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* There is an optional "Event Deck" for the board game ''TabletopGame/SettlersOfCatan''. ''TabletopGame/SettlersOfCatan'', which is just 36 cards: one for each combination of two six-sided dice. Using it instead of the dice makes probabilities "even out" somewhat (going through most of the deck before reshuffling guarantees somewhat, guaranteeing that in each shuffle each number will come up about exactly as often as it "should")."should". To a naïve player, it may seem like the change would be insignificant to the gameplay, but consider what the dice actually do in Catan. Each of the board's tiles (except the desert) is assigned a number which is a dice result; whenever the dice hit it, that tile produces resources for the players who have claimed it, regardless of who rolled the dice. So with the cards used instead, every player knows ''exactly'' how much each tile will produce every 36 turns, rather than only a ''probable'' amount. In essence, half of the game's random element has been removed (trading ''which'' numbers will come up for just ''when''), making it much more a game of just [[IfMyCalculationsAreCorrect doing the math]] (and [[BatmanGambit Batman Gambits]]). Of course, if you try to play this way, but your math skills aren't that fast, you can get ParalysisByAnalysis. The deck also opens the game to gaining an advantage by [[FixingTheGame card counting]], making it far easier than it would be with blackjack even if a single deck were used.
11th Jul '16 4:03:48 AM Morgenthaler
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Compare LiesDamnedLiesAndStatistics, when statistics are not just used incorrectly, but are manipulated to get certain results.
5th Jul '16 2:13:10 PM TheGunheart
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* Discussed and defied in one ending of ''VideoGame/StoriesThePathOfDestinies''. After discovering that the [[DismantledMacguffin completed]] [[LostSuperweapon Skyripper]] could potentially [[spoiler: [[TheEndOfTheWorldAsWeKnowIt destroy the universe]]]] if fired, he discusses the matter further with the sage Calaveras, who narrows it down to a 1 in 128 chance. Reynardo decides this is no big deal; when confronting [[DatingCatwoman Zenobia]], he even explains the 1 in 128 chance in terms of the Gambler's Fallacy (i.e. that the risk will increase the more he fires the weapon, but the first shot should be perfectly safe), which an exasperated Zenobia points out is ''not'' how odds work at all. Needless to say, he fires it, and [[spoiler: it destroys the universe.]]

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* Discussed and defied in one ending of ''VideoGame/StoriesThePathOfDestinies''.''VideoGame/StoriesPathOfDestinies''. After discovering that the [[DismantledMacguffin completed]] [[LostSuperweapon Skyripper]] could potentially [[spoiler: [[TheEndOfTheWorldAsWeKnowIt destroy the universe]]]] if fired, he discusses the matter further with the sage Calaveras, who narrows it down to a 1 in 128 chance. Reynardo decides this is no big deal; when confronting [[DatingCatwoman Zenobia]], he even explains the 1 in 128 chance in terms of the Gambler's Fallacy (i.e. that the risk will increase the more he fires the weapon, but the first shot should be perfectly safe), which an exasperated Zenobia points out is ''not'' how odds work at all. Needless to say, he fires it, and [[spoiler: it destroys the universe.]]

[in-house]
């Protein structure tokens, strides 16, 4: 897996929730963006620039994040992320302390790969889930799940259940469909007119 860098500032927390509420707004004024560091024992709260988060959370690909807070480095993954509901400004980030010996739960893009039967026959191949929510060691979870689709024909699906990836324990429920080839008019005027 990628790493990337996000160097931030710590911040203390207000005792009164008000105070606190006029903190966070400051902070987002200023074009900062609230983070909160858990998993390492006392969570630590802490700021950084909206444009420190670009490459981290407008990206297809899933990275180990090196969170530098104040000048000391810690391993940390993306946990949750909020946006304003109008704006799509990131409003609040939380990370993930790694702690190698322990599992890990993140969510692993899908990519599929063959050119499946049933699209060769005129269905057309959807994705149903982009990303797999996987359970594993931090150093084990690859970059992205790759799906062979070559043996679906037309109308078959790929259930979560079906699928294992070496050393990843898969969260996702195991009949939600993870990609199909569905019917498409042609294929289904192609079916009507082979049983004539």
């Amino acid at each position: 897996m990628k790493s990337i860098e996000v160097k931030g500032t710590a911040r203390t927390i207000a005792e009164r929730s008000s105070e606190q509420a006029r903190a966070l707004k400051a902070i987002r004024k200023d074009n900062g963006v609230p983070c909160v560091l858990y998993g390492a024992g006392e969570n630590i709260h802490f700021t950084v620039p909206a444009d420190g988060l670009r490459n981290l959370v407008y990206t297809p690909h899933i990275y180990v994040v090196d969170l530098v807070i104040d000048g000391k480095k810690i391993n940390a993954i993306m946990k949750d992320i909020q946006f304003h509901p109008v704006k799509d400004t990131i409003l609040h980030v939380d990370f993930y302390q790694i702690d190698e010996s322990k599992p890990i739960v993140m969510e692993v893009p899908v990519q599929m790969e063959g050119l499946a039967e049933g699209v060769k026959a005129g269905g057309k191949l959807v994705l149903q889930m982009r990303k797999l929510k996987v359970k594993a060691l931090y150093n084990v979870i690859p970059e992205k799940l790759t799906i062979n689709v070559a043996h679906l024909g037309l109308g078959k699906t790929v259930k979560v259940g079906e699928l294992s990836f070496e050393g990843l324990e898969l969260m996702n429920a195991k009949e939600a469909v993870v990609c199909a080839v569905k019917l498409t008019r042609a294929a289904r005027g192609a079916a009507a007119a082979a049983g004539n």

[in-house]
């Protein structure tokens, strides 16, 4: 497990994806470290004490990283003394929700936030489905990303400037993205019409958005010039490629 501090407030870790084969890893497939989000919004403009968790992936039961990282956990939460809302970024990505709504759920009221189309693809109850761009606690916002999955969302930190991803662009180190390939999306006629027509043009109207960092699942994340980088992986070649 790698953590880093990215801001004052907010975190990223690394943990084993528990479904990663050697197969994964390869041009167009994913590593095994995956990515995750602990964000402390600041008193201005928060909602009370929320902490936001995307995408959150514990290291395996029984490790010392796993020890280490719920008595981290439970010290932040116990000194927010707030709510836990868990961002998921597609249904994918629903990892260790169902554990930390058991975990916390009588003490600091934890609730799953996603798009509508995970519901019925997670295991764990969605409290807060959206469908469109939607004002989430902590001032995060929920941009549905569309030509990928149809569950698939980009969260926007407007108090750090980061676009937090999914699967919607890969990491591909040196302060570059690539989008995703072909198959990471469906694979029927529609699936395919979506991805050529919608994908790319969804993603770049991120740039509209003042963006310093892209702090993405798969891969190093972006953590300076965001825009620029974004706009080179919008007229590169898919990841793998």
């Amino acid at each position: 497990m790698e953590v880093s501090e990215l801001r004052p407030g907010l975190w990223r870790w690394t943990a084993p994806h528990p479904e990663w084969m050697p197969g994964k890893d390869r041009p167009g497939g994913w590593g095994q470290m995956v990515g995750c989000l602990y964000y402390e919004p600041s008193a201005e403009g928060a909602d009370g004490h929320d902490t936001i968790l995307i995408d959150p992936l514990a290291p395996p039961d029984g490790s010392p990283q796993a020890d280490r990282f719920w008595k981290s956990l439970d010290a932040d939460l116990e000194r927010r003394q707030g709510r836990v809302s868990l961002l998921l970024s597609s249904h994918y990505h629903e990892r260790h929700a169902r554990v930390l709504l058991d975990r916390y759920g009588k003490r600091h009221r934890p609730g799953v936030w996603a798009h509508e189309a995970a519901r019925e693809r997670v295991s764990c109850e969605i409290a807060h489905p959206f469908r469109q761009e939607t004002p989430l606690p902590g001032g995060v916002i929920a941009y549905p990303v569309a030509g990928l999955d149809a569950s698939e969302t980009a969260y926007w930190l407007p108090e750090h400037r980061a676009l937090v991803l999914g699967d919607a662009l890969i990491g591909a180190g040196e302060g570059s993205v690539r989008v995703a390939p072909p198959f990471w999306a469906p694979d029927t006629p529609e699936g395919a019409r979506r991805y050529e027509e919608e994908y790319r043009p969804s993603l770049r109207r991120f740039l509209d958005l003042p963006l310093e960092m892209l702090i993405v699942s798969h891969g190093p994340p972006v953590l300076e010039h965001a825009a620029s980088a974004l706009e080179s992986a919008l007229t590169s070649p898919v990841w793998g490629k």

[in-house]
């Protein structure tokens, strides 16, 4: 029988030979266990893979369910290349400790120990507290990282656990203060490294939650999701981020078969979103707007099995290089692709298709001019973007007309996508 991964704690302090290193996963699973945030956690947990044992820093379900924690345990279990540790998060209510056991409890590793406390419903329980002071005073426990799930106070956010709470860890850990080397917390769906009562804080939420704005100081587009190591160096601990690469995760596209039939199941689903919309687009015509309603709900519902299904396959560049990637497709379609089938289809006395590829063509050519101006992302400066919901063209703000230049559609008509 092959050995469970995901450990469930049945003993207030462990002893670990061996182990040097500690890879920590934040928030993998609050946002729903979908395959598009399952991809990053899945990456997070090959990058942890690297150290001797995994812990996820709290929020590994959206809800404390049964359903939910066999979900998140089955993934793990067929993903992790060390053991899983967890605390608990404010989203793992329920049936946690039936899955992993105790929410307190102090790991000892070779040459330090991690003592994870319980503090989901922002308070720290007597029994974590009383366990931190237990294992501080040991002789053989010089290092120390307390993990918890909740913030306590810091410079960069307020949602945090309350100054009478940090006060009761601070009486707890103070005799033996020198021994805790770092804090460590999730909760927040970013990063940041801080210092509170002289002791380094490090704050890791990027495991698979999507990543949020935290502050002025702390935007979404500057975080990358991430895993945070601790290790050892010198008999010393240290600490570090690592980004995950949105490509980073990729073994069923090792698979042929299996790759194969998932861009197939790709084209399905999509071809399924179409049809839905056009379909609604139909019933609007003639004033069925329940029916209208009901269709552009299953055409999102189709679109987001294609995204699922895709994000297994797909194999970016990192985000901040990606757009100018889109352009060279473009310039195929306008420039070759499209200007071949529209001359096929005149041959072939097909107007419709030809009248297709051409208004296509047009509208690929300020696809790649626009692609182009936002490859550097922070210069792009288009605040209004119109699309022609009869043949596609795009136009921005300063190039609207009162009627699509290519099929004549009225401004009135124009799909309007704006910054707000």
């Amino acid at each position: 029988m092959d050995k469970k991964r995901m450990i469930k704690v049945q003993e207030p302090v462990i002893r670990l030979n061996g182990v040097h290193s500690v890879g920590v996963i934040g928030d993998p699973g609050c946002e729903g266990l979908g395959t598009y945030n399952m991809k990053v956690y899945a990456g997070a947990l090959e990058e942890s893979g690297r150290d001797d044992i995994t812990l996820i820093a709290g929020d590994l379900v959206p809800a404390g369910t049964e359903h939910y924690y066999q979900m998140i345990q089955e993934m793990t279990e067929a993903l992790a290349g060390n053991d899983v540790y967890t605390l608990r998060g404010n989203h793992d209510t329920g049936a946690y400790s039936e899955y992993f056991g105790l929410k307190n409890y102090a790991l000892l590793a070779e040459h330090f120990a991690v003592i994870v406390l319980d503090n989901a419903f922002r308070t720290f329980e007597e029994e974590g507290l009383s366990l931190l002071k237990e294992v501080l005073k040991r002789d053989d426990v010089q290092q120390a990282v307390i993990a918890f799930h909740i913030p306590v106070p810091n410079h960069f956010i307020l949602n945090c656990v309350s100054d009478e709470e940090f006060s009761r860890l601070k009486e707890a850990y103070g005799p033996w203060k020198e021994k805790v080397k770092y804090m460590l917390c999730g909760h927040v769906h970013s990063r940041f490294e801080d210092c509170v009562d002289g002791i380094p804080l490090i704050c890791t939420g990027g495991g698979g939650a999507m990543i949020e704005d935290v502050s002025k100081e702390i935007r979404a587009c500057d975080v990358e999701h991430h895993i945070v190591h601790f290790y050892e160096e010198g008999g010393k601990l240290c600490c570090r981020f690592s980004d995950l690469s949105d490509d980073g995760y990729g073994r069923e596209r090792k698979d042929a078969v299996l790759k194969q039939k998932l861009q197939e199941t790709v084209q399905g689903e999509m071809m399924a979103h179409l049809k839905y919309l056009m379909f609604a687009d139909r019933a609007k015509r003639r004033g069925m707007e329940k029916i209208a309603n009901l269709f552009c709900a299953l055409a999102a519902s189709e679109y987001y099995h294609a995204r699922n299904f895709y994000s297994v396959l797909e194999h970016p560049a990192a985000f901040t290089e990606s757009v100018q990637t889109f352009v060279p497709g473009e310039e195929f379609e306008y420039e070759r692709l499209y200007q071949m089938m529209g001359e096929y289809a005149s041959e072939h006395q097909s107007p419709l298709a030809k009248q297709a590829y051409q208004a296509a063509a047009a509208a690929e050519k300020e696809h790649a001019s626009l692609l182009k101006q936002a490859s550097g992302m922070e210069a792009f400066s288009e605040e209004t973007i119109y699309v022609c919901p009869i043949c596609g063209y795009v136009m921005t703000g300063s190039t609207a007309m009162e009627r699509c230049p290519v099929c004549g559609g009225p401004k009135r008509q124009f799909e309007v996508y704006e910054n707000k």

2nd Jul '16 10:40:46 PM darkslash
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* '''Naïve Combination of Probabilities''': Given the probabilities of two events, people will often simply either add them or multiply them. Generally speaking, calculating the combined probability is much more complicated. For example, suppose you roll a die twice. The probability of a six is 1/6 each time, so the probability of at least one six in two rolls must be 1/3, right?[[note]]It's actually 11/36, or about 31%. This is because of all the 36 possible options (1-1, 1-2, 1-3 etc...) Only 11 contain the number 6. These are (1-6,2-6,3-6,4-6,5-6, their inverses and 6-6 which only counts once and not twoce, which is why the odds aren't 1/3 but instead 11/36. [[/note]]

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* '''Naïve Combination of Probabilities''': Given the probabilities of two events, people will often simply either add them or multiply them. Generally speaking, calculating the combined probability is much more complicated. For example, suppose you roll a die twice. The probability of a six is 1/6 each time, so the probability of at least one six in two rolls must be 1/3, right?[[note]]It's actually 11/36, or about 31%. This is because of all the 36 possible options (1-1, 1-2, 1-3 etc...) Only only 11 contain the number 6. These are (1-6,2-6,3-6,4-6,5-6, their inverses inverses, and 6-6 which only counts once and not twoce, twice, which is why the odds aren't 1/3 but instead 11/36. [[/note]]